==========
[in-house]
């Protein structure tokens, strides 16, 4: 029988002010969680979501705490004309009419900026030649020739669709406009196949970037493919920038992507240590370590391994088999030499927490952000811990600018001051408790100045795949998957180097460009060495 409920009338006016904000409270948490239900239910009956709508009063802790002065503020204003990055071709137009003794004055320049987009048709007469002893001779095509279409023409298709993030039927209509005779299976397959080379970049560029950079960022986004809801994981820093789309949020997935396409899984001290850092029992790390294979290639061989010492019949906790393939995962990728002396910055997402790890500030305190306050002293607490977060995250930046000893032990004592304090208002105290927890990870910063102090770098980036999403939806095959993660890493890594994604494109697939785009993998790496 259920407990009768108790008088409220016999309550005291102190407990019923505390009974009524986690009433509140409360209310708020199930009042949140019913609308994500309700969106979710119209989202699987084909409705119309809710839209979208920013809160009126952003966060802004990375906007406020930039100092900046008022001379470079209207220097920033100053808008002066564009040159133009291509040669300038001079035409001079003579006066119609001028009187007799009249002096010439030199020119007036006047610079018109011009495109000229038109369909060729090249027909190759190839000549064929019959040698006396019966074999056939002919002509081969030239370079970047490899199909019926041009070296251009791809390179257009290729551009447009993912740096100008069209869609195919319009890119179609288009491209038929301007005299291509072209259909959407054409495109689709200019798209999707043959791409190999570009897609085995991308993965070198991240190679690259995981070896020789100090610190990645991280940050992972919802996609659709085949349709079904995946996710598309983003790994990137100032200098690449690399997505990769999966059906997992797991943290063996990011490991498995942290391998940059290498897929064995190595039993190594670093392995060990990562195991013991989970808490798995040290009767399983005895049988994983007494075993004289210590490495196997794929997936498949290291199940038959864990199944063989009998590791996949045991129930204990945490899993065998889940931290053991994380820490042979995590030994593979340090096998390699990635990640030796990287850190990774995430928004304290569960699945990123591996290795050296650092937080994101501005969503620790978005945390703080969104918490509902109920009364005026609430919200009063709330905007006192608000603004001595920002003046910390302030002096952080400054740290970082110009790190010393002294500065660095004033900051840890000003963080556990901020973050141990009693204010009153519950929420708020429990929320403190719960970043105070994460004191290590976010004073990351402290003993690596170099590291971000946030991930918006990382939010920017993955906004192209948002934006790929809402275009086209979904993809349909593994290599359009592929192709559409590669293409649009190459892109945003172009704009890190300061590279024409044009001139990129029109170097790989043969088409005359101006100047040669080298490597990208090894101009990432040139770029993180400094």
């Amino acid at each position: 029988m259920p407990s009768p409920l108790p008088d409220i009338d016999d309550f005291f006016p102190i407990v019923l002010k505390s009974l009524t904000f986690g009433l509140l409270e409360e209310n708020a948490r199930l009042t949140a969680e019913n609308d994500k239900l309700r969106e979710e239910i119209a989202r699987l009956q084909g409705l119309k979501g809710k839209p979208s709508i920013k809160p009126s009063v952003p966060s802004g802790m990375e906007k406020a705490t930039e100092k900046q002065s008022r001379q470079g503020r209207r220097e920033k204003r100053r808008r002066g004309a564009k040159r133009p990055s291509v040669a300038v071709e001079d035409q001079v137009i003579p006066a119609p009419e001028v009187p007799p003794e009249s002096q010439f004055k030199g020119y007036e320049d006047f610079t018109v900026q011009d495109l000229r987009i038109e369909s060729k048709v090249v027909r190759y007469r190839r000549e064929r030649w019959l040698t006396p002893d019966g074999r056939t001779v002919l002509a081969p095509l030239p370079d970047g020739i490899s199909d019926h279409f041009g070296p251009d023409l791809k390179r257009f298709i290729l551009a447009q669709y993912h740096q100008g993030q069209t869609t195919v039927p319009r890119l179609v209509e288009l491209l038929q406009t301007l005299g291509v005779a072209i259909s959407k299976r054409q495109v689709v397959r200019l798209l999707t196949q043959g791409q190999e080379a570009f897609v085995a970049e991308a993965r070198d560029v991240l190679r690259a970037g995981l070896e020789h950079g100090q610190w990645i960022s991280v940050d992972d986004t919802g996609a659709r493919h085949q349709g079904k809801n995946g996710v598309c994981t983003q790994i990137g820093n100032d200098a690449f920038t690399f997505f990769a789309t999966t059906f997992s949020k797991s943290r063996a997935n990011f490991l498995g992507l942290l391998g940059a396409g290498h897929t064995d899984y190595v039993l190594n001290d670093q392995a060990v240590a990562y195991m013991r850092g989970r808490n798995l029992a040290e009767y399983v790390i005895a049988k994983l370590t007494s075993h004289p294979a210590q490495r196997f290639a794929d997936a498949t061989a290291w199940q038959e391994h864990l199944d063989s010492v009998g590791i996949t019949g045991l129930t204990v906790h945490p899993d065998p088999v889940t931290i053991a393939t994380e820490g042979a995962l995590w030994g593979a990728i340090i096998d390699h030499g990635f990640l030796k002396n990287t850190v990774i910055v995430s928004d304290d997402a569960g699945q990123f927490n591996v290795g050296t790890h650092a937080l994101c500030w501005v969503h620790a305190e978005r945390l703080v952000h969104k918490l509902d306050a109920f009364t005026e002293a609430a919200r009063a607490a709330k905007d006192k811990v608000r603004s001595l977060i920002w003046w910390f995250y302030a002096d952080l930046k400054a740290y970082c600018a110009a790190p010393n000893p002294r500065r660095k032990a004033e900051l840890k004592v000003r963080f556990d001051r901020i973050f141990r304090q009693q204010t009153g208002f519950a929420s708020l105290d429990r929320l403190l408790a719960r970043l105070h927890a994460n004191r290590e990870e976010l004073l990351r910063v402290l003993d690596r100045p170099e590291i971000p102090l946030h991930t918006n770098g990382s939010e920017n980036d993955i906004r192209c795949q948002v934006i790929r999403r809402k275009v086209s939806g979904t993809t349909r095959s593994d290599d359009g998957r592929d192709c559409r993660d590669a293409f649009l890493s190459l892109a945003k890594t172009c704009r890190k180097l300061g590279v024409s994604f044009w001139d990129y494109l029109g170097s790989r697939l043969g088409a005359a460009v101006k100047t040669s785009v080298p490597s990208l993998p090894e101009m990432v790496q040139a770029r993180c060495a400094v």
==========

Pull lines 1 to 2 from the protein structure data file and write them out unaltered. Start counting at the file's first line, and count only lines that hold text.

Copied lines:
[in-house]
């Protein structure tokens, strides 16, 4: 029988002010969680979501705490004309009419900026030649020739669709406009196949970037493919920038992507240590370590391994088999030499927490952000811990600018001051408790100045795949998957180097460009060495 409920009338006016904000409270948490239900239910009956709508009063802790002065503020204003990055071709137009003794004055320049987009048709007469002893001779095509279409023409298709993030039927209509005779299976397959080379970049560029950079960022986004809801994981820093789309949020997935396409899984001290850092029992790390294979290639061989010492019949906790393939995962990728002396910055997402790890500030305190306050002293607490977060995250930046000893032990004592304090208002105290927890990870910063102090770098980036999403939806095959993660890493890594994604494109697939785009993998790496 259920407990009768108790008088409220016999309550005291102190407990019923505390009974009524986690009433509140409360209310708020199930009042949140019913609308994500309700969106979710119209989202699987084909409705119309809710839209979208920013809160009126952003966060802004990375906007406020930039100092900046008022001379470079209207220097920033100053808008002066564009040159133009291509040669300038001079035409001079003579006066119609001028009187007799009249002096010439030199020119007036006047610079018109011009495109000229038109369909060729090249027909190759190839000549064929019959040698006396019966074999056939002919002509081969030239370079970047490899199909019926041009070296251009791809390179257009290729551009447009993912740096100008069209869609195919319009890119179609288009491209038929301007005299291509072209259909959407054409495109689709200019798209999707043959791409190999570009897609085995991308993965070198991240190679690259995981070896020789100090610190990645991280940050992972919802996609659709085949349709079904995946996710598309983003790994990137100032200098690449690399997505990769999966059906997992797991943290063996990011490991498995942290391998940059290498897929064995190595039993190594670093392995060990990562195991013991989970808490798995040290009767399983005895049988994983007494075993004289210590490495196997794929997936498949290291199940038959864990199944063989009998590791996949045991129930204990945490899993065998889940931290053991994380820490042979995590030994593979340090096998390699990635990640030796990287850190990774995430928004304290569960699945990123591996290795050296650092937080994101501005969503620790978005945390703080969104918490509902109920009364005026609430919200009063709330905007006192608000603004001595920002003046910390302030002096952080400054740290970082110009790190010393002294500065660095004033900051840890000003963080556990901020973050141990009693204010009153519950929420708020429990929320403190719960970043105070994460004191290590976010004073990351402290003993690596170099590291971000946030991930918006990382939010920017993955906004192209948002934006790929809402275009086209979904993809349909593994290599359009592929192709559409590669293409649009190459892109945003172009704009890190300061590279024409044009001139990129029109170097790989043969088409005359101006100047040669080298490597990208090894101009990432040139770029993180400094």